Along with increases to the minimum wage, the security industry now faces targeting as a test ground for Fair Pay Agreements as it also braces for the impacts of the new Employment Relations Amendment Act. Nicholas Dynon reports.
Fair Pay Agreements
A Working Group chaired by former National Prime Minister Jim Bolger is set to deliver its recommendations to the Government on the imposition of Fair Pay Agreements. The Agreements would set minimum terms and conditions for all workers in an entire industry or occupation.
“The aim of FPAs is to prevent a race to the bottom, where some employers are undercut by others who reduce costs through low wages and poor conditions of employment,” stated Workplace Relations and Safety Minister Iain Lees Galloway in a press release.
The National Party has recently claimed that the Government Working Group is proposing that a Fair Pay Agreement covering all of an industry can be triggered where 10 percent of – or at least 1,000 – workers within that industry request it, whichever is lower. Remuneration will likely be above the minimum wage.
Prime Minister Jacinda Ardern has said that her government will move one or two industries onto a Fair Pay Agreement in its first term of government. Speculation is that those industries will be private security and bus drivers.
There remains much speculation as to what FPAs might look like, and to what extent coalition partners New Zealand First might seek to influence this. “There are a lot of things still up in the air politically,” commented NZSA CEO Gary Morrison.
Employment Relations Amendment Act
A slew of employment relations changes are being rolled out over the first half of 2019 as the new act takes effect in two stages: 12 December 2018 and 6 May 2019. Many of the changes will be familiar to employers, as they represent a roll back to a pre-2015 legislative context.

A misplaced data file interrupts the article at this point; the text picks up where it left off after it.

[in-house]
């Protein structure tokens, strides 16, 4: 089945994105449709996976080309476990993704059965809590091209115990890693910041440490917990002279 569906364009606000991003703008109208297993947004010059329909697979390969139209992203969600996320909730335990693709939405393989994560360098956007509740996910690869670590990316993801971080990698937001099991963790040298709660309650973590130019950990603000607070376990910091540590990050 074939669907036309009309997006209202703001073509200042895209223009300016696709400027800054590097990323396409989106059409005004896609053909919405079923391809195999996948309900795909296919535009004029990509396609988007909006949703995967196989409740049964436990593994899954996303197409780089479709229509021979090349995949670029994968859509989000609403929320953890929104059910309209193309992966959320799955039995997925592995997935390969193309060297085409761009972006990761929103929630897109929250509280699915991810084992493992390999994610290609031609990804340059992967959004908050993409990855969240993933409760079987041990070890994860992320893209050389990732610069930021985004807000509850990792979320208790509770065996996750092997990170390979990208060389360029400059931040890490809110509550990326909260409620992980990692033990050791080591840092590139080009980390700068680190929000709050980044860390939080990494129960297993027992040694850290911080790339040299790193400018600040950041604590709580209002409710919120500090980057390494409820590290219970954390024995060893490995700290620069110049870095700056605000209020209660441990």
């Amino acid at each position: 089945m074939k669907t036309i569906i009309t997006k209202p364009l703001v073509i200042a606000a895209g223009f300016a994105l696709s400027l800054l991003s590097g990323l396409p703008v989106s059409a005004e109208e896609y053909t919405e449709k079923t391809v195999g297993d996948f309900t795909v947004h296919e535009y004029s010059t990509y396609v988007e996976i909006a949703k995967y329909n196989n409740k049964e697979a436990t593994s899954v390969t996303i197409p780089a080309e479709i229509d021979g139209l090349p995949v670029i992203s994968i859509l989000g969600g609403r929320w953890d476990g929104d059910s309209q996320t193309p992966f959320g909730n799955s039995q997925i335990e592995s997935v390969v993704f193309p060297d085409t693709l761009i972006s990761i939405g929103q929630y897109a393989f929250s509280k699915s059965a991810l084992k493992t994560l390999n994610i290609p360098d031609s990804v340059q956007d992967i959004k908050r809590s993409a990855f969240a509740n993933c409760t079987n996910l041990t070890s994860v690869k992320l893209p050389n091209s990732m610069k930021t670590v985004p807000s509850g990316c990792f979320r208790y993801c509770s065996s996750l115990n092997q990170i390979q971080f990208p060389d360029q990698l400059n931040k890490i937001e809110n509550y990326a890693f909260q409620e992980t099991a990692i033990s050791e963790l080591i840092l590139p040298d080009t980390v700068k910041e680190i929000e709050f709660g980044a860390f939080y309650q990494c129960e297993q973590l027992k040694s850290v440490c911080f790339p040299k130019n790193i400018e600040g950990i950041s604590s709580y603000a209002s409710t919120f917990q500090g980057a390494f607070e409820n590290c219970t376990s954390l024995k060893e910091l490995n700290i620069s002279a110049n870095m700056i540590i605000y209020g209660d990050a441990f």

Among the changes that will come into effect on May 6th is the restoration of the right to set rest and meal breaks, the number and duration of which depends on the hours worked.
Under the new rules, an eight-hour work day, for example, must include two 10-minute rest breaks and one 30-minute meal break, while a four-hour work day must include one 10-minute rest break.
The Act will also allow employers and employees to agree to take breaks in a different manner than prescribed or to have agreed compensatory measures for those breaks.
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It will also provide exemption from the rest and meal break requirement to those engaged in the protection of New Zealand’s national security, where continuity of service is critical to national security and where the costs and risks in replacing the employee during the rest or meal break are too great.
The NZSA has sought clarification from the Ministry of Business, Innovation & Employment (MBIE) in relation to whether the term “national security” in this regard includes private security staff licensed under the Private Security Personnel and Private Investigators Act.
So far, the indicators are that employees engaged in the private security industry are not considered to be engaged in the protection of New Zealand’s national security for the purposes of the meal break requirement exemption.
Those that are likely to be covered are government employees working for central agencies such as the Government Communications Security Bureau and New Zealand Security Intelligence Service.
The meal-break requirement is set to impact significantly on the industry, with logistical challenges for rosterers the tip of the iceberg. The NZSA has noted concerns from within its membership in relation to the feasibility of the changes and the non-acknowledgement of the industry’s national security role.
NZSM understands that the Association will meet with senior policy officials at MBIE and also the Minister of Justice during February to discuss the potential changes and their industry impact.